The Future of Data Breaches & Database Security Threats

14 November 2012

McAfee Labs researchers expect data breaches to continue to increase with more disclosures. The total number of data breaches, which includes database security attacks, in the third quarter of 2012 surpassed all of 2011 (source: privacyrights.org), although the volume was not exceptionally high. This growing threat presents a critical security area for businesses that need to fortify data protection and database security systems.

In the near future, McAfee Labs researchers expect changes in both the volume and sophistication of attacks.

  • Biometric authentication — This new technology will become a popular target as more financial institutions and businesses adopt it for authentication over older, less secure methods. Biometric authentication uses physical characteristics of the user, such as fingerprint recognition. This new technique will become a desirable target for fraudsters.
  • Multifactor authentication — This method uses more than one factor to authenticate users. We expect attacks that use multifactor authentication, such as Operation High Roller, to continue to increase. Learn more about the characteristics of Operation High Roller attacks.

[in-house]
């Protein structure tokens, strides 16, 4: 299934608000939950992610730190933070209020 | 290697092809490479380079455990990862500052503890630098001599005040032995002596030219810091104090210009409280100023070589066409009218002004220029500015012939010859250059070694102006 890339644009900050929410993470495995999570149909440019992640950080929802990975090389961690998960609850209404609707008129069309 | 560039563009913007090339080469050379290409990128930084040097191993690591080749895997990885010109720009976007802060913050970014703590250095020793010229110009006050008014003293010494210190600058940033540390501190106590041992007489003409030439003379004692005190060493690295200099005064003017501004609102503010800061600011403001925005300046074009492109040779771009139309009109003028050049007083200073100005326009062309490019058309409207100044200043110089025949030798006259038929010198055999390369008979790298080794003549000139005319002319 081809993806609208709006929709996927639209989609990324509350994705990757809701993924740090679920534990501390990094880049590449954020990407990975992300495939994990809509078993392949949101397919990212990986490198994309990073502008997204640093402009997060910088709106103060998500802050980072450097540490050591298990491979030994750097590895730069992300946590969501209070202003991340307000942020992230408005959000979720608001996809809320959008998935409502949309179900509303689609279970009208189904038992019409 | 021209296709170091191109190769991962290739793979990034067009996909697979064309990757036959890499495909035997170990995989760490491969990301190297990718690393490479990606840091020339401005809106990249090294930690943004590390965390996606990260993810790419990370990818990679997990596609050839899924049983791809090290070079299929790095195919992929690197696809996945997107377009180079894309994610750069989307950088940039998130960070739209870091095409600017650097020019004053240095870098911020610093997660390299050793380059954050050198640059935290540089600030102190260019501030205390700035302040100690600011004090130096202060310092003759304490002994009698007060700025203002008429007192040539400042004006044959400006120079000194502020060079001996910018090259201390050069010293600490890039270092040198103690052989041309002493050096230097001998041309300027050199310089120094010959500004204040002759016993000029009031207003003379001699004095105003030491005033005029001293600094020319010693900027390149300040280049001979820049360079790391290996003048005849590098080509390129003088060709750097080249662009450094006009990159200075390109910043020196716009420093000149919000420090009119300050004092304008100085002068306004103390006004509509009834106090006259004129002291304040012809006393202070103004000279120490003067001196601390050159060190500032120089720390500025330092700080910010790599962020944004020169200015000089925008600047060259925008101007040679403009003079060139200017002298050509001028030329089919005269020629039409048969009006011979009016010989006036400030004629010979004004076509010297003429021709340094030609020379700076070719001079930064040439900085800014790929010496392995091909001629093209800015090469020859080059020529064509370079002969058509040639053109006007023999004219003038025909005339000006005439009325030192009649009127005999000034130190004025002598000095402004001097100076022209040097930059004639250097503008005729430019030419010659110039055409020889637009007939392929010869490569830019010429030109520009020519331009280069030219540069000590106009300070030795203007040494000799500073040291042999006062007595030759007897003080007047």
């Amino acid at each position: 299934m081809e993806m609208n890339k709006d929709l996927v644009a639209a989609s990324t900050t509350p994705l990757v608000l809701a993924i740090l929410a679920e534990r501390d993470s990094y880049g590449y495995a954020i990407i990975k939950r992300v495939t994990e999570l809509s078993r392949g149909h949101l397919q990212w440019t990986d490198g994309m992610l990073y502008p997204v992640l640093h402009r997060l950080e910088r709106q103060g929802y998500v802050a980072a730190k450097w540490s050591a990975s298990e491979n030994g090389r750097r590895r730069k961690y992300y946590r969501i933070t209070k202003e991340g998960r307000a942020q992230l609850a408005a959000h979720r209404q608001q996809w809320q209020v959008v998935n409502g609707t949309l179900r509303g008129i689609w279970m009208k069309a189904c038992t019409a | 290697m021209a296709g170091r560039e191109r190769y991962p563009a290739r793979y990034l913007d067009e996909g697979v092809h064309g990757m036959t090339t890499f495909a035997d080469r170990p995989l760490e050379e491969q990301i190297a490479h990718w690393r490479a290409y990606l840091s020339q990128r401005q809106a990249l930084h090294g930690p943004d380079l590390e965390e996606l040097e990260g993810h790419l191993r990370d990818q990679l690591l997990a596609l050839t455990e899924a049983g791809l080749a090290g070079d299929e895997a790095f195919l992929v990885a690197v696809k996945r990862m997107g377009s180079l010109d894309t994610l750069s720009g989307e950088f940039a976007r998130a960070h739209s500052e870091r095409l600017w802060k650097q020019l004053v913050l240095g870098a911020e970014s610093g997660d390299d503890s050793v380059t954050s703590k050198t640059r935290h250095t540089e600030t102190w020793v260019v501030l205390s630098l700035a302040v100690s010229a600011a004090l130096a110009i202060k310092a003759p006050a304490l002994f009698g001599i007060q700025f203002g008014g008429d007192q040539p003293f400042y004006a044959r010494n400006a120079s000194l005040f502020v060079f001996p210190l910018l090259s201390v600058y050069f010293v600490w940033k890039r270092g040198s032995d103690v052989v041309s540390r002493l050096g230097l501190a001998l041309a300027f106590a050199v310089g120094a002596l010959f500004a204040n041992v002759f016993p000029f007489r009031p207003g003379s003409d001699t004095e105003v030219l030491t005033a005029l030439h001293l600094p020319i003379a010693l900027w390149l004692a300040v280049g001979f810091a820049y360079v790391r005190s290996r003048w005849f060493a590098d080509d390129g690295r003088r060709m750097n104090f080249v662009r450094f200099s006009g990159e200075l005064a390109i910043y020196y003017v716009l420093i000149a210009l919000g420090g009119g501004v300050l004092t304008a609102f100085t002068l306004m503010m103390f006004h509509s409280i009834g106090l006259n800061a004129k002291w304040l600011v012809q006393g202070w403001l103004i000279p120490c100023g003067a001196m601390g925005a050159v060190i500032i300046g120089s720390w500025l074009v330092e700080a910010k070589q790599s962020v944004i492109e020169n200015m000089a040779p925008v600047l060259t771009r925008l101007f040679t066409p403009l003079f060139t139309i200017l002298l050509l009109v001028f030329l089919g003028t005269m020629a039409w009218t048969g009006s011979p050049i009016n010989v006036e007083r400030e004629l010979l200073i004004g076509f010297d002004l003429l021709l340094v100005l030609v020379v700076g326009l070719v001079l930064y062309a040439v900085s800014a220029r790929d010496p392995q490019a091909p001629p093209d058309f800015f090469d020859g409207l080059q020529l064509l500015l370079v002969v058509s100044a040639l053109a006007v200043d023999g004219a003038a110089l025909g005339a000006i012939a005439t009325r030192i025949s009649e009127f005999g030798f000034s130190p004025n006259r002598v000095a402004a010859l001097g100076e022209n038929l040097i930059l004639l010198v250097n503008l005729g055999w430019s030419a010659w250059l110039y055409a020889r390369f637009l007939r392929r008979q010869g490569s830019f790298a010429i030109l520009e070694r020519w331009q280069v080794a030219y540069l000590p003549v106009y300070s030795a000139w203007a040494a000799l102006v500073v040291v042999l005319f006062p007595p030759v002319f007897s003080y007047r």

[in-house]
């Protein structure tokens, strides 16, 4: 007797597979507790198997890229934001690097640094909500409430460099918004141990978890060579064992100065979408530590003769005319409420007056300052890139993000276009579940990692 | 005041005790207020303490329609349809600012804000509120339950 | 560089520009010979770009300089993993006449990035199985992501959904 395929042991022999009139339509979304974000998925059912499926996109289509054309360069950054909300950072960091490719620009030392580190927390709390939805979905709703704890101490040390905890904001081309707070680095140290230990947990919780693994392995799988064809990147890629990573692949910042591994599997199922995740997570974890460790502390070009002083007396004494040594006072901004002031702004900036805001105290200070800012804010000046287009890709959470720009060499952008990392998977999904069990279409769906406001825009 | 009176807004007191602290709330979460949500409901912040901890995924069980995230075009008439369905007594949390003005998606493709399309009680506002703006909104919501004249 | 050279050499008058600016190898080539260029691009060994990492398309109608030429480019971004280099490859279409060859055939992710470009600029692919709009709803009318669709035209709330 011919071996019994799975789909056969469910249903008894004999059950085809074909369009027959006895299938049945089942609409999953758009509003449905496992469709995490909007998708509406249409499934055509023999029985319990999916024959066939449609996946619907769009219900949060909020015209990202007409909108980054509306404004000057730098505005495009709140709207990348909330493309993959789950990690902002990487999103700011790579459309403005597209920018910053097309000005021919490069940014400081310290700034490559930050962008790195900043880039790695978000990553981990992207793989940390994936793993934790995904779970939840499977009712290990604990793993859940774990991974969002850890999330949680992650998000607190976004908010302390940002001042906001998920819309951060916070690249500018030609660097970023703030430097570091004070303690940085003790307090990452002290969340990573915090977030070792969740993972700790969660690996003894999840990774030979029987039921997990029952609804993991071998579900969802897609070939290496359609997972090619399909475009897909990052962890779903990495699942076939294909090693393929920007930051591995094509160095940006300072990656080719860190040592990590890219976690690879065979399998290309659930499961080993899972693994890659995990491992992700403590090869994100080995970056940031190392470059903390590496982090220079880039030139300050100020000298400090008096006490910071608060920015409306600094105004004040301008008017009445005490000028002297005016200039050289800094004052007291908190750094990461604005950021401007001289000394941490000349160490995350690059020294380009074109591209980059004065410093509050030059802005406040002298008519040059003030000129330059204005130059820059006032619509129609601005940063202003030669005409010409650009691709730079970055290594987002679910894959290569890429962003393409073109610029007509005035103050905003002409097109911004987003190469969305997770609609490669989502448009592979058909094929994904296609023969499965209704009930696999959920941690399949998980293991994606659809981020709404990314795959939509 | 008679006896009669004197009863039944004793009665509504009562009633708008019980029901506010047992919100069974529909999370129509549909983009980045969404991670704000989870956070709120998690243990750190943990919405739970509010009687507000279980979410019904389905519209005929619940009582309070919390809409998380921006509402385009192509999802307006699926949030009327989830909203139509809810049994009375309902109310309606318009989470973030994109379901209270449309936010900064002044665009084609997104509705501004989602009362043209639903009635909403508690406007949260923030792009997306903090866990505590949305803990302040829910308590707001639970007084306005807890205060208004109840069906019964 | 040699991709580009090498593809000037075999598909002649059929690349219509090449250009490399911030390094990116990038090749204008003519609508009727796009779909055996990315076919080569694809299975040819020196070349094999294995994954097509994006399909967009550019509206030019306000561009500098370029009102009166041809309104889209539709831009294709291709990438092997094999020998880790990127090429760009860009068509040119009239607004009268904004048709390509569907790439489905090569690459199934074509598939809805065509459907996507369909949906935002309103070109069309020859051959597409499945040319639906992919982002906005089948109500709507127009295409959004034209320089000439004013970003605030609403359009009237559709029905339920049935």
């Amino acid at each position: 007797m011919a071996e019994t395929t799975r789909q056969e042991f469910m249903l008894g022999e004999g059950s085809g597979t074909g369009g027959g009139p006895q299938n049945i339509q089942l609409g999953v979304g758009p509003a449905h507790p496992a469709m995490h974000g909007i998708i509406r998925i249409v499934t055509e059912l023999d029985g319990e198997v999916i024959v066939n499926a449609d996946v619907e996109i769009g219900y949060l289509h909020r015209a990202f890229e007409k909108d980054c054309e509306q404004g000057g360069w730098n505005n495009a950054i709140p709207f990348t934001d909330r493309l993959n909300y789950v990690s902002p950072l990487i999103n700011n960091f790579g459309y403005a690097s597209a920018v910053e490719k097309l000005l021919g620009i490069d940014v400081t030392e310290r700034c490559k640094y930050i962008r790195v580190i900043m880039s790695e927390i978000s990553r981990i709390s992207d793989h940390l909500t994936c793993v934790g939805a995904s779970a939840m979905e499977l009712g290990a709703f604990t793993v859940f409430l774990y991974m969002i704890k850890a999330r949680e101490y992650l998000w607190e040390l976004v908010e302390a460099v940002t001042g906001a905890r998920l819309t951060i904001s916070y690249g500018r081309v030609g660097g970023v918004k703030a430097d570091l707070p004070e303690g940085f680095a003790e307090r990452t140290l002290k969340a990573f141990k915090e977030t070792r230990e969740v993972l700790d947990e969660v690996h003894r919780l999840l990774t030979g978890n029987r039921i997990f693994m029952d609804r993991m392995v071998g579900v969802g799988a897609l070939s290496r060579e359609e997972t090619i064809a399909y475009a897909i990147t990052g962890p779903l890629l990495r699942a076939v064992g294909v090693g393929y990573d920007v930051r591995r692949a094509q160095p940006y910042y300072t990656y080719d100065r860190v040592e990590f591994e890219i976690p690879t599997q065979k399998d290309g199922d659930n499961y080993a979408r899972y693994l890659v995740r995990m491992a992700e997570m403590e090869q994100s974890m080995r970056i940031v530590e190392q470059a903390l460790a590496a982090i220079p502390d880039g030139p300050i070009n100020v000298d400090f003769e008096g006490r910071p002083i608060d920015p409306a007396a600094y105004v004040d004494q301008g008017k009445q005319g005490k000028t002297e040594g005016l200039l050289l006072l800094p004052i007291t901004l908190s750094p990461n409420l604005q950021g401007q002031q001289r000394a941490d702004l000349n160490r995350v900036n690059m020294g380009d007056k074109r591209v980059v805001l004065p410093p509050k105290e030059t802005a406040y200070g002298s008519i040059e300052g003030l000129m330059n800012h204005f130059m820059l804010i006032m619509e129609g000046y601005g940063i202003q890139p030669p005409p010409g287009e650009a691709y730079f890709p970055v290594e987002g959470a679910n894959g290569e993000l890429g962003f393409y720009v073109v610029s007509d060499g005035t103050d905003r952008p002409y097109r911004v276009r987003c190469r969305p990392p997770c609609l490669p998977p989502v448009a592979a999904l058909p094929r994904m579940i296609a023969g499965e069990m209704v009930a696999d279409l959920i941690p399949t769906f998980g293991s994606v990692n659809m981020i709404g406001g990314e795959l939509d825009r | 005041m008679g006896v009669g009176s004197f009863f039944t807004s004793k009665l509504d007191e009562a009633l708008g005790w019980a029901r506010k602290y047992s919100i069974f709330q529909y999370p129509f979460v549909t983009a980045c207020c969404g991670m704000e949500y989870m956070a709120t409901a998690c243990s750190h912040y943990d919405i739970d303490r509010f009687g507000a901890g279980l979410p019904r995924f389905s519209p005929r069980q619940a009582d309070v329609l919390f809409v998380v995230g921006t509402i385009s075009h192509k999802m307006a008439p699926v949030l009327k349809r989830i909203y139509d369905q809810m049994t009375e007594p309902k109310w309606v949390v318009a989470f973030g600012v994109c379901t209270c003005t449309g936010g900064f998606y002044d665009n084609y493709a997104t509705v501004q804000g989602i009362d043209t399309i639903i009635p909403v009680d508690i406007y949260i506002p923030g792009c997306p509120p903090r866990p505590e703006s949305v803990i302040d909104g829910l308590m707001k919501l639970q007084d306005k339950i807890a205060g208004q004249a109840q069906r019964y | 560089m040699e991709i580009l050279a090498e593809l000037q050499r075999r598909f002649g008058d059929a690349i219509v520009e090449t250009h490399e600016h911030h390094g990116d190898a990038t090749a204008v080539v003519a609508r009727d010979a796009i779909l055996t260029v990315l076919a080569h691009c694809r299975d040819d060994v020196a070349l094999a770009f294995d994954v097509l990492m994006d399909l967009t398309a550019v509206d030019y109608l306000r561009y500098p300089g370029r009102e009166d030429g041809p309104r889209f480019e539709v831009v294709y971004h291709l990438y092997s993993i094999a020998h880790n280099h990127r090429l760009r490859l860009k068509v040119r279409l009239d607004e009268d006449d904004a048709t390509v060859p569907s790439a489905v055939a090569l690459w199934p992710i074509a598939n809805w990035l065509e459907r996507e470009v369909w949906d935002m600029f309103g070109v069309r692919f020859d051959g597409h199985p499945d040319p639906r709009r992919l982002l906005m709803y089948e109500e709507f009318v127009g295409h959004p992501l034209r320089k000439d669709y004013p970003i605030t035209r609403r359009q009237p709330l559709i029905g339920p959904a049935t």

What lies ahead for data and database security threats? Businesses should be aware of the current threat landscape and the recent breaches and vulnerabilities.

  • Recently, a hacktivist group claiming to be associated with Anonymous said they had lifted more than 12 million Apple unique device identifiers. It remains unclear how will this stolen data be used.
  • In the third quarter of 2012, two Oracle zero-day flaws were announced at two separate security conferences (Black Hat and Ekoparty). Zero-day flaws are security vulnerabilities that are discovered before the vendor can fix them with a software patch. Since the beginning of 2012, close to 100 new database-related vulnerabilities have been disclosed or just silently patched by their developers.

With database breaches reaching an all-time high in 2012, it is clear databases are serious targets. Although McAfee Labs has not seen an upward trend in database breaches, it is significant that two zero-day vulnerabilities were announced in the small database security community (relative to the web and malware communities) within weeks of each other.